With Obamacare Subsidy Cut, Trump Will Raise Insurance Premiums, Reduce Coverage

Posted Oct. 18, 2017

MP3 Interview with Eagan Kemp, health care policy advocate with Public Citizen, conducted by Scott Harris


After several major attempts to repeal the Affordable Care Act, commonly known as Obamacare, President Trump issued two executive orders on Oct. 12 with the stated goal of dismantling his predecessor’s landmark healthcare legislative achievement. The first executive order asks the Labor Department to loosen rules that permit small companies to form associations and buy the kind of coverage available to larger businesses. These plans would have lower standards and cover far fewer healthcare costs. The second executive order ends $9 billion in subsidies paid under the Obamacare program to reduce the cost of health insurance for low-income Americans. Ironically, nearly 70 percent of those benefiting from subsidies cut by the president live in states Trump won in the 2016 presidential election.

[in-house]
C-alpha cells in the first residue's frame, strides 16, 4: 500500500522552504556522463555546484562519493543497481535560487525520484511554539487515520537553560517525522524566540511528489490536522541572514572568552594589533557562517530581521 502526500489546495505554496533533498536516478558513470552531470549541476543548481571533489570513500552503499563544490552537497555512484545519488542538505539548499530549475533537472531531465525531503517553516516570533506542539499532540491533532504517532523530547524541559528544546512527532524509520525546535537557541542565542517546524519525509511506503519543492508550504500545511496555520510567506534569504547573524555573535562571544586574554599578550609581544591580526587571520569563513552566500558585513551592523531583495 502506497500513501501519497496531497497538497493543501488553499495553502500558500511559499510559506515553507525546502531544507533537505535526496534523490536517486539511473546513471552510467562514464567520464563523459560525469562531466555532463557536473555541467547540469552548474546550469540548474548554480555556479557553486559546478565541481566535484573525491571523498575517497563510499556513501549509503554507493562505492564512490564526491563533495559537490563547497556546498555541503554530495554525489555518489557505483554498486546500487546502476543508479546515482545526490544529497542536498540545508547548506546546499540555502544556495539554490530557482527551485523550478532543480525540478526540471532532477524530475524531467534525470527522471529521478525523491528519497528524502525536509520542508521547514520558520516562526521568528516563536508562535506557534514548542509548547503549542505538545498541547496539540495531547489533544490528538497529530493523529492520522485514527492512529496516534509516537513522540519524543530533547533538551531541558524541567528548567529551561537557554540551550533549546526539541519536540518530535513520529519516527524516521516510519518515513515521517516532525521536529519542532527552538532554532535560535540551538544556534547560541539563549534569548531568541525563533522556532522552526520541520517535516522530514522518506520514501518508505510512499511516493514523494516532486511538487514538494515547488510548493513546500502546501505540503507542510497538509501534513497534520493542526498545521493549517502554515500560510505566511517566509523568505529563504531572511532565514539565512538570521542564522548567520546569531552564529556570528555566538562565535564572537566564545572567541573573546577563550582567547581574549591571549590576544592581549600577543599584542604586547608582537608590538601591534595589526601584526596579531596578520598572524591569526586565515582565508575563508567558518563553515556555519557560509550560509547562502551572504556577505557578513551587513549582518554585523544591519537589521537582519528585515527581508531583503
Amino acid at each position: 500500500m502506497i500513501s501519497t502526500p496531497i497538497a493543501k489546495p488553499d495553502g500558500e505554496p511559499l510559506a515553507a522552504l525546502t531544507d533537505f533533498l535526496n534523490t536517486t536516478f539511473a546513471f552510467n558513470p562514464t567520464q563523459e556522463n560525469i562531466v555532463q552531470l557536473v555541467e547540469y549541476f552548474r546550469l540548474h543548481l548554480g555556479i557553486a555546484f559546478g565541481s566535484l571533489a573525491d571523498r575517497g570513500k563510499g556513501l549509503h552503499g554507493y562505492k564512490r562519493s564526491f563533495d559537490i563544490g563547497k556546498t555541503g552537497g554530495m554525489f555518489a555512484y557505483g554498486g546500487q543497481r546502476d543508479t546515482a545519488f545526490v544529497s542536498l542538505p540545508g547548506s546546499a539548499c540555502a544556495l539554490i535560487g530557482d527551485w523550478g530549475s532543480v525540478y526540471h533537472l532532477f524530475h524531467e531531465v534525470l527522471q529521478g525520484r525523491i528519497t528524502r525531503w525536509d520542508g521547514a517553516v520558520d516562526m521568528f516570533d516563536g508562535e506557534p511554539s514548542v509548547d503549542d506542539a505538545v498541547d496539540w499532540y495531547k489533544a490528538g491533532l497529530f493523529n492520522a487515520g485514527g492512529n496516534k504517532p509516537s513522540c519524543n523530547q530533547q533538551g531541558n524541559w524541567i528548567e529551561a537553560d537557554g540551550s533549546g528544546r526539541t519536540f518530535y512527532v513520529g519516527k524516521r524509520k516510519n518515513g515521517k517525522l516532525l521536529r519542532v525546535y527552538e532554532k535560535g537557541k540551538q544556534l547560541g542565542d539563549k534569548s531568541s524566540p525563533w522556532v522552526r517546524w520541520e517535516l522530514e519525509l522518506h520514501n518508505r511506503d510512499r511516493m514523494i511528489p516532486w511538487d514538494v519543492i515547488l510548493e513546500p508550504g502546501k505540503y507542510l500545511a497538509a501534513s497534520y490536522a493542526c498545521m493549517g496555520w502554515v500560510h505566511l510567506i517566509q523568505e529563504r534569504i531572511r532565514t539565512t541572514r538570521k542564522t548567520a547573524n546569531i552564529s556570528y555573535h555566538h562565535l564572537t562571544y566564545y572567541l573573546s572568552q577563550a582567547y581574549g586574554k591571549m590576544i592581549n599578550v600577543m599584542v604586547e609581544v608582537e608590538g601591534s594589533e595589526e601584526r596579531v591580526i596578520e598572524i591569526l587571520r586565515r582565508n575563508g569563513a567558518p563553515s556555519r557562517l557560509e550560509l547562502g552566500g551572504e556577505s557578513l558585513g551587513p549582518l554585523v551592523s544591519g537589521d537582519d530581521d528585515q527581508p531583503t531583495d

Taken together, Trump’s two executive orders will result in an increase in the number of Americans without health insurance, the erosion of health insurance standards, substantial increases in insurance premiums, market instability and increased expenses for the federal government. The day after the executive orders were issued, 18 U.S. states sued the president to stop him from ending the payment of Obamacare subsidies.

Meanwhile, Sen. Lamar Alexander, R-Tennessee, and Sen. Patty Murray, D-Washington, agreed in principle on a bill that would cover the subsidy payments for two years, but the fate of that legislation is uncertain at best. Between The Lines’ Scott Harris spoke with Eagan Kemp, health care policy advocate with Public Citizen and a former senior policy analyst at the U.S. Government Accountability Office. Here, he examines the impact of President Trump's recent executive orders on the U.S. health care system.